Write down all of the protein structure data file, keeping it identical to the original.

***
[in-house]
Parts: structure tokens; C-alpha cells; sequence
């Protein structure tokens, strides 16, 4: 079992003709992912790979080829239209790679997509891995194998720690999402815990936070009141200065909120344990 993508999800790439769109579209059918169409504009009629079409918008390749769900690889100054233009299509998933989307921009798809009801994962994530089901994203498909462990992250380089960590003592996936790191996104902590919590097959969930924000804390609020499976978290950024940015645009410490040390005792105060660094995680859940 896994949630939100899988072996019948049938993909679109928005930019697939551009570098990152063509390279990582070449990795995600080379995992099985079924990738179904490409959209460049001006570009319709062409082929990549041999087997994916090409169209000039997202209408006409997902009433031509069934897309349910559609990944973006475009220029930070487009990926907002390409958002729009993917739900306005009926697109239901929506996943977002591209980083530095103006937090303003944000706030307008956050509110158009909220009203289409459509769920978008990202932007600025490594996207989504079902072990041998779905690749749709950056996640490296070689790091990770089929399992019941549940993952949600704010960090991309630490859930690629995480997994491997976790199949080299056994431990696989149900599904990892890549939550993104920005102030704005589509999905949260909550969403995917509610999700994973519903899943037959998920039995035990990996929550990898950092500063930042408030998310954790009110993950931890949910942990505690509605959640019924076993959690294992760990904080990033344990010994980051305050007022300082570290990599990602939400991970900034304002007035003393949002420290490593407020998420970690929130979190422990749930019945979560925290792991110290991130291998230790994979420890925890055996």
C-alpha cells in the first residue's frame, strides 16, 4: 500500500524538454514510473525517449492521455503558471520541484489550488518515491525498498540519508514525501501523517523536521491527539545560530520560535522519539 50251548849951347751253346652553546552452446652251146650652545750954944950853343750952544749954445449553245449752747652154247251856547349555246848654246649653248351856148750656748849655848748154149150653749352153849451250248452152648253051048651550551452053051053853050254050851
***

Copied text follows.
[in-house]
Parts: structure tokens; C-alpha cells; sequence
């Protein structure tokens, strides 16, 4: 079992003709992912790979080829239209790679997509891995194998720690999402815990936070009141200065909120344990 993508999800790439769109579209059918169409504009009629079409918008390749769900690889100054233009299509998933989307921009798809009801994962994530089901994203498909462990992250380089960590003592996936790191996104902590919590097959969930924000804390609020499976978290950024940015645009410490040390005792105060660094995680859940 896994949630939100899988072996019948049938993909679109928005930019697939551009570098990152063509390279990582070449990795995600080379995992099985079924990738179904490409959209460049001006570009319709062409082929990549041999087997994916090409169209000039997202209408006409997902009433031509069934897309349910559609990944973006475009220029930070487009990926907002390409958002729009993917739900306005009926697109239901929506996943977002591209980083530095103006937090303003944000706030307008956050509110158009909220009203289409459509769920978008990202932007600025490594996207989504079902072990041998779905690749749709950056996640490296070689790091990770089929399992019941549940993952949600704010960090991309630490859930690629995480997994491997976790199949080299056994431990696989149900599904990892890549939550993104920005102030704005589509999905949260909550969403995917509610999700994973519903899943037959998920039995035990990996929550990898950092500063930042408030998310954790009110993950931890949910942990505690509605959640019924076993959690294992760990904080990033344990010994980051305050007022300082570290990599990602939400991970900034304002007035003393949002420290490593407020998420970690929130979190422990749930019945979560925290792991110290991130291998230790994979420890925890055996």
C-alpha cells in the first residue's frame, strides 16, 4: 500500500524538454514510473525517449492521455503558471520541484489550488518515491525498498540519508514525501501523517523536521491527539545560530520560535522519539 50251548849951347751253346652553546552452446652251146650652545750954944950853343750952544749954445449553245449752747652154247251856547349555246848654246649653248351856148750656748849655848748154149150653749352153849451250248452152648253051048651550551452053051053853050254050851